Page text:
Schumer Floor Remarks On The Departure Of Longtime Senate Staffer Bruce KingFebruary 28, 2019
I wanted to take a moment to pay tribute. You know, we have staffers here, Mr. President, who are just the unsung heroes, they work day-in, day-out. Because of their diligent work, the world, the country, is a better place. And, one of those people who works in quiet dignity, and gets so much done, and is so well respected, is Bruce King. He’s been indispensable to my office, and today, this afternoon, it’s my unfortunate duty to say farewell to Bruce.
He’s worked in the Senate in some capacity since 1984. He’s worked for Judiciary, and Senator Lautenberg, the Budget Committee, Senior Counsel for multiple Democratic Leaders on federal Budget, stretching from Leader Daschle to Leader Reid to myself. In that short time, Bruce wasn’t short of legislative achievement: negotiating the balanced budget agreement of 1997 to blocking the privatization of Social Security in 2006; from shepherding health reform through the Senate to passing the financial rescue bill after the crisis in 2008. One of our most distinguished senators would be proud of that record. Their name would be in lights. Bruce did all of that, and much more in his, as I said, quiet, steadfast, brilliant dignity.
Now, I never sat on the Budget or Appropriations Committees, so when I became Leader, having his experience and wisdom was incredible. I met no one who could take these complex issues and put them in terms that even someone like myself could understand, not being an expert on those things. And, he was able to understand the big picture and never get caught in the minutiae, although he knew the minutiae extremely well. When you ask Bruce’s opinion on a matter, he presents it so succinctly and persuasively that you know it’s the right answer in a matter of minutes…until he decides to play devil’s advocate against his first opinion and convinces you of the opposite. Because he was one of those staffers who never had an axe to grind. He said, let my senators know both sides and let them decide. But we knew both sides so well, so lucidly, because of Bruce’s ability to take these issues and help us understand them.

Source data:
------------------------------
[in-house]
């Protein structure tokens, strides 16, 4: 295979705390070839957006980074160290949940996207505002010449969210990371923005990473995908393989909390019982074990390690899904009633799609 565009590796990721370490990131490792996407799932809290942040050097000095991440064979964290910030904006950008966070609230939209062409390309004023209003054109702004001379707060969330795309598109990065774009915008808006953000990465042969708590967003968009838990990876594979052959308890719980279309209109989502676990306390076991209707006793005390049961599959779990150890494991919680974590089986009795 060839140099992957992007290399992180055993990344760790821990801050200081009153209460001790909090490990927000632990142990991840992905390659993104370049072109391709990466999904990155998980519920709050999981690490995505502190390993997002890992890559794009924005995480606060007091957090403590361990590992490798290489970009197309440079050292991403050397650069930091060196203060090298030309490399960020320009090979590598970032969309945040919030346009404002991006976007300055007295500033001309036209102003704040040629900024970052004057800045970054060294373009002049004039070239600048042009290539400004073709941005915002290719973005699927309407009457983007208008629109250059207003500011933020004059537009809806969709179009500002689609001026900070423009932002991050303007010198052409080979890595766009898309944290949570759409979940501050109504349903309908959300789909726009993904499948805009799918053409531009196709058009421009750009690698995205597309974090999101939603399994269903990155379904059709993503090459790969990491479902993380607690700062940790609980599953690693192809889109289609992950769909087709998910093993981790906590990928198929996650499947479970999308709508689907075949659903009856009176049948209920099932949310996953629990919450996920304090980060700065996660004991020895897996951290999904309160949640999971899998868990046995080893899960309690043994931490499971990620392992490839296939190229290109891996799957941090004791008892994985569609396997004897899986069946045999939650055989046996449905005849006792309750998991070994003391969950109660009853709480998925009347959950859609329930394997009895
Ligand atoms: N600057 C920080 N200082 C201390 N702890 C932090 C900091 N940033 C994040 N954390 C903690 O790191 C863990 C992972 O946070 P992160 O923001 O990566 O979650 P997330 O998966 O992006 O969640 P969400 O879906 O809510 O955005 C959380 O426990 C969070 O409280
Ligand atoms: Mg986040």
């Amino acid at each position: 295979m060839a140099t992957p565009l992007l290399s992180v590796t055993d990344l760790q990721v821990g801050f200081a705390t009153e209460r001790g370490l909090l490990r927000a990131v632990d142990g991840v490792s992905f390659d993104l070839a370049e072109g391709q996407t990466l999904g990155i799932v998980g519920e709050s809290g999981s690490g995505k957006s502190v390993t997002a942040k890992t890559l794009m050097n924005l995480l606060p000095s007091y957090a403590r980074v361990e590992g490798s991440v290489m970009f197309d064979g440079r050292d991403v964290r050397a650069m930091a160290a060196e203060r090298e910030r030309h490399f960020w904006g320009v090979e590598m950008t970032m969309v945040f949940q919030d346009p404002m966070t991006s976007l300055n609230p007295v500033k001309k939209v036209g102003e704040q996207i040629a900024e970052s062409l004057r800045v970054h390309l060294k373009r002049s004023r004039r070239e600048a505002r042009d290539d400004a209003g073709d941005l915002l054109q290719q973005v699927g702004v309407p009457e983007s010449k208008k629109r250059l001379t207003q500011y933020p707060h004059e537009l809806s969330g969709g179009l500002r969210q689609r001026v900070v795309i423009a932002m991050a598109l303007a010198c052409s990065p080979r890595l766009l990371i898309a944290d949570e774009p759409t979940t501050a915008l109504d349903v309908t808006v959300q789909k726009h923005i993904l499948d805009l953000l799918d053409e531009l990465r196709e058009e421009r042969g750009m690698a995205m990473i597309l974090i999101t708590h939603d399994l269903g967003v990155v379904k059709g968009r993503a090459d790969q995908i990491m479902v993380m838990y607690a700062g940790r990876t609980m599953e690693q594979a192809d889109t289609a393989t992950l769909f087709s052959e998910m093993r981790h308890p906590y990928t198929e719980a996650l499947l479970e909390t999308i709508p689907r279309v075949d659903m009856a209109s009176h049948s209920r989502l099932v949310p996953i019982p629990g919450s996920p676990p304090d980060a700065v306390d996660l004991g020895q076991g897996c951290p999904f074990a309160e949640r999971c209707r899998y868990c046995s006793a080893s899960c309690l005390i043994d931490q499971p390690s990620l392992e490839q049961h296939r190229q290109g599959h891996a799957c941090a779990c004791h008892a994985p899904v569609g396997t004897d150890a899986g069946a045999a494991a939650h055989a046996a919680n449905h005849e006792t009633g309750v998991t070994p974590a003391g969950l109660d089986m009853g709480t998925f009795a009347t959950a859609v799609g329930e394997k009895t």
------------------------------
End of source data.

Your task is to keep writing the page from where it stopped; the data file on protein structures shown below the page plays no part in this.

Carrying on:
He can juggle variables, so many variables, in his head at once, he can weigh the pros and cons, he has an instinctive knowledge of how to deal with the trade-offs, and he can keep it all in a simple way. He’s a modest man. He has sat at the same desk in the Capitol for fourteen years. Every day, he brings his lunch: a peanut-butter-and-jelly sandwich. And he leaves the office at almost the same time every night to have dinner at home with Janis, his beloved wife.
Senators get the spotlight, the credit, when our initiatives succeed, but so many initiatives would never have succeeded without Bruce King. Bruce, through the years, deserves an ocean of credit for his work but he’d never claim a drop of it. He’s a humble man. For all his expertise, he is humble, kind-hearted, thoughtful—everyone likes him! In all the years he’s worked here, I’ve never heard a single person say a single bad thing about him. That’s a pretty good tribute in a place like the U.S. Senate.
Bruce’s departure will be a loss, to his friends, colleagues, to the Senate as a whole, and of course, to my office. There’s only one bad thing I can say about him: he switched his allegiance from the New York Mets to the Nationals. But, the good news: he’ll be able to catch some more games with Janis, his son, Aaron, and his daughter, Liana.
So Bruce, you’re a blessing to our office, to the Senate, and to the country. We wish you the best.